His artis­tic process is as unique as his work and Ap­pah thrives on cre­at­ing an en­tirely sen­sory ex­pe­ri­enc­ing for view­ers of his art­work. “I carry a small diary with me all the time. I have lots of books in which I draw or write any­thing I see, smell or hear. I also record things. I write or sketch al­most ev­ery­thing in­ter­est­ing, even if it doesn’t make sense at the ini­tial point. They are ref­er­ence books for me and I gather lots of ideas for new works when I do this,” he ex­plains. “I hardly sketch onto a can­vas or pa­per be­fore I start. Some­times I prime the can­vas, some­times I don’t. Be­fore I start, I gather all the ma­te­ri­als I need, like print­outs of lot­tery num­bers, boxes, la­bels, bill­board pa­per, pho­to­graphs, coloured pa­pers and oth­ers. From there, I just tear them up ei­ther hor­i­zon­tally or ver­ti­cally or any way I want. It de­pends on what I am look­ing for. I try to get these ma­te­ri­als as dirty as I can by smear­ing them with a lo­cal Ghana­ian dye called Asiduro and coloured

wax. I do this to the can­vasses as well. This helps to put some time on the works and give them char­ac­ter”.

The su­per­im­po­si­tion of marks and trans­parency that is iconic of his work comes from prim­ing his can­vas, pass­ing acrylics over the top and then, while it is still wet, scratch­ing through it. These scratches can be any­thing from num­bers, words and di­a­grams to com­pletely ab­stract rep­re­sen­ta­tions. “I ex­plore and ex­per­i­ment with­out in­hi­bi­tion, fear or con­form­ity: images and words, free flow, splashes and drips of paint, dis­tor­tion, torn images, dis­carded and sal­vaged ob­jects, col­lage and text.”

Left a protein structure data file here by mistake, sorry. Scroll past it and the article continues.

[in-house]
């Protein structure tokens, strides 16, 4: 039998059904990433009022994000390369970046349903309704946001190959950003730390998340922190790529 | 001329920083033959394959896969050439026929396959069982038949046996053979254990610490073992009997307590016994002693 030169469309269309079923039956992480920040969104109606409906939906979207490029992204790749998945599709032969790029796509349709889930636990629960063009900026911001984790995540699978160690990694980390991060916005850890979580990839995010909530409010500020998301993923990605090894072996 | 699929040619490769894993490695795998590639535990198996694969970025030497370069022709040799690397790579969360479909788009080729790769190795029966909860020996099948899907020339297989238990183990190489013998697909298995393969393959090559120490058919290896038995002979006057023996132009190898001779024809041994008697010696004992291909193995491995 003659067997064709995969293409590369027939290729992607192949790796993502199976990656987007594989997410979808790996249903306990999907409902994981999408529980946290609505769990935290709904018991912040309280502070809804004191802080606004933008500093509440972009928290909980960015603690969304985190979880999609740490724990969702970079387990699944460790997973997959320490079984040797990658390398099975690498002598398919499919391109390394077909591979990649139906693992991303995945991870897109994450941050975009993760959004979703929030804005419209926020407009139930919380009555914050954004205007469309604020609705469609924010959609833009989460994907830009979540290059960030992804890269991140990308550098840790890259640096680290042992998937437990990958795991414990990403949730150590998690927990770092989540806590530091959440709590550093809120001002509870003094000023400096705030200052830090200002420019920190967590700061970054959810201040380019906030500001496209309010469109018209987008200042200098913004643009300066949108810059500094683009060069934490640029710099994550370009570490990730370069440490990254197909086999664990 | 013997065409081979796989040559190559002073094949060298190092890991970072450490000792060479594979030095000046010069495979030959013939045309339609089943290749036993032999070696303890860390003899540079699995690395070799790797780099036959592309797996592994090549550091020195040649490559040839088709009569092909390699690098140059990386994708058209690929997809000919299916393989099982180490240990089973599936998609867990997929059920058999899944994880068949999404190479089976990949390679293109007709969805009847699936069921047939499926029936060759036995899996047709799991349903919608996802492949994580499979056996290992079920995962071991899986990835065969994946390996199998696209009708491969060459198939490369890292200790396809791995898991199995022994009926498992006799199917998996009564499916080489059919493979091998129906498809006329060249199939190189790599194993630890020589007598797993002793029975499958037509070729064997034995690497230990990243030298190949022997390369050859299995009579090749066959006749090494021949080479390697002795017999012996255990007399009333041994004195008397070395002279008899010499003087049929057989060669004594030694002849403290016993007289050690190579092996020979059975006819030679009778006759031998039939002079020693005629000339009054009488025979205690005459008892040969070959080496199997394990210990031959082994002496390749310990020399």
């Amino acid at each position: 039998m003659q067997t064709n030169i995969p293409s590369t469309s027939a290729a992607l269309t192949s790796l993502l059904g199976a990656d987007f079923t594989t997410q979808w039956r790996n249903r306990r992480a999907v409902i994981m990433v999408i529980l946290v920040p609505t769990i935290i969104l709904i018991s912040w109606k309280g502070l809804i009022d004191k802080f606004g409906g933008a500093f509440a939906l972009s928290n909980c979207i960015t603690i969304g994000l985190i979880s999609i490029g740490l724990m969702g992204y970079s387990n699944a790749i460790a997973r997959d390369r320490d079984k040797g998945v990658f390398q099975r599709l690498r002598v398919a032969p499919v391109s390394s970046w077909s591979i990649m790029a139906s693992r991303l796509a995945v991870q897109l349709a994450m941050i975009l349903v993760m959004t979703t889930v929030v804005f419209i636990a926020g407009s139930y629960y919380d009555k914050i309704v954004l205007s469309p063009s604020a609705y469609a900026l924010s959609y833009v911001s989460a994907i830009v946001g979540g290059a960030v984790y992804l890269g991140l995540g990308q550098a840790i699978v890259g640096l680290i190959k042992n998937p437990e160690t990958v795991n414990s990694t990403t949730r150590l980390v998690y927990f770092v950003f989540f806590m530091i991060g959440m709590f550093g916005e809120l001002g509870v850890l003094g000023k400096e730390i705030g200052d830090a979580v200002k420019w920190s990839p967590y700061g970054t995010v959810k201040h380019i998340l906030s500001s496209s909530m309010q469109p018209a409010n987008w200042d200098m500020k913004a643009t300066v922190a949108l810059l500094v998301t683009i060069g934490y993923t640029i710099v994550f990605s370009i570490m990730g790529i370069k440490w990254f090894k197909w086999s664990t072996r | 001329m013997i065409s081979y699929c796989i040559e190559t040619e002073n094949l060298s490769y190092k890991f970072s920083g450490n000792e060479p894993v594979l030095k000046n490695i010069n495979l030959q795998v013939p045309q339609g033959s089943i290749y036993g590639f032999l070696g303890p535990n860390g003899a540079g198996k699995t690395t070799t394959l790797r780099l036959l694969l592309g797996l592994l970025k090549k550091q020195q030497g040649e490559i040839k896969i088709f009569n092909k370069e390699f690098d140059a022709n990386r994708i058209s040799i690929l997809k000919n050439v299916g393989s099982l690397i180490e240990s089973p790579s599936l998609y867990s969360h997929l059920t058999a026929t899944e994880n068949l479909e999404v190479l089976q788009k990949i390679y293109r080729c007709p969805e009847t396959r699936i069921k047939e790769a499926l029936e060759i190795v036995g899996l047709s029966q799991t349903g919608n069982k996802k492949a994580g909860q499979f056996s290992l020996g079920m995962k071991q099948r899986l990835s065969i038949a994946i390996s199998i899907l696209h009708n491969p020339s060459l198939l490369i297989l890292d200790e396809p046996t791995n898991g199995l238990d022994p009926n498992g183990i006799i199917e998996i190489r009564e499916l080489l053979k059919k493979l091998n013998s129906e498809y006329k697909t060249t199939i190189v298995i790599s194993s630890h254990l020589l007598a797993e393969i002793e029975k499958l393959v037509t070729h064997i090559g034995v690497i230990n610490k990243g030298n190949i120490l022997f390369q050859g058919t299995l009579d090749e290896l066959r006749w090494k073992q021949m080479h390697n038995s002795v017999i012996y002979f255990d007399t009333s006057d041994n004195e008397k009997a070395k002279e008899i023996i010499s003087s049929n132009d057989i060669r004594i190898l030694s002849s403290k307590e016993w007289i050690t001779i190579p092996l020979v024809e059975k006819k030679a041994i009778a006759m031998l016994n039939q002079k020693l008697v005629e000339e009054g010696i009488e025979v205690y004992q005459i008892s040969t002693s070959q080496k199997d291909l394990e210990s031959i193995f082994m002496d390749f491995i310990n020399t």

Ap­pah’s work has taken him out of the slum and into a global arena where he has been recog­nised as an ex­tremely im­por­tant emerg­ing artist. He has achieved some in­cred­i­ble feats, in­clud­ing be­ing the first out of his grad­u­ate class to have a show im­me­di­ately af­ter com­plet­ing his stud­ies. “It was an ex­cit­ing thing for me,” he re­calls. “It hap­pened at the Goethe In­sti­tute at Ac­cra. It was a lovely show as I made these in­stal­la­tions in­side their gallery space. It was my first con­tact as an artist in­ter­act­ing with an art au­di­ence.” Two years later, Ap­pah was a fi­nal­ist at the in­au­gu­ral Kuenye­hia Prize for Con­tem­po­rary Ghana­ian Artists. “I didn’t win, but was glad to be rec­og­nized as an emerg­ing artist in my coun­try.”

Just two months fol­low­ing this, he re­ceived a call from a rep­re­sen­ta­tive from the revered Absa L’Ate­lier Art Award in South Africa – a crown­ing mo­ment for Ap­pah. “I came to Jo­han­nes­burg in July 2015 for this event and I won the 1st Merit Award which was given to a for­eign artist to en­ter the com­pe­ti­tion,” he says. “I won a three-month artist res­i­dency at the Bag Fac­tory Artists’ Stu­dios from June to Septem­ber 2016.” From there, Ap­pah went from strength to strength in the art world, and as­tounded view­ers by tak­ing them on a voy­age into Africa’s ur­ban land­scape. He showed at the Leonardo Da Vinci Gallery in Cape Town be­fore do­ing a show with Gallery2 at the Tur­bine Art Fair in 2016, and then ex­hib­ited his work at the FNB Jo­han­nes­burg Art Fair where he made a name as an im­por­tant artist to keep an eye on.

This year has been ex­cit­ing for Ap­pah and he has started work­ing on a new body of work which he calls “scrawl paint­ings”. “I chose the word ‘scrawl’ be­cause of the na­ture of how the works will be made,” he ex­plains. “This word means a lot be­cause of the tem­po­rary or per­ma­nent mark­ings which nor­mally ap­pear scrawled on walls and wooden struc­tures. It will be my first series which will be mostly paint­ings, sculp­tures and in­stal­la­tions.”

Gideon Ap­pah will be ex­hibit­ing his work at the FNB Jo­han­nes­burg Art Fair again in Septem­ber. His ar­rest­ing, thought-pro­vok­ing and cul­tur­ally rel­e­vant art­work takes view­ers on a voy­age right into the heart of Ac­cra’s ur­ban land­scape, as well as the land­scape of the en­tire African con­ti­nent. He truly is an artist to keep an eye on.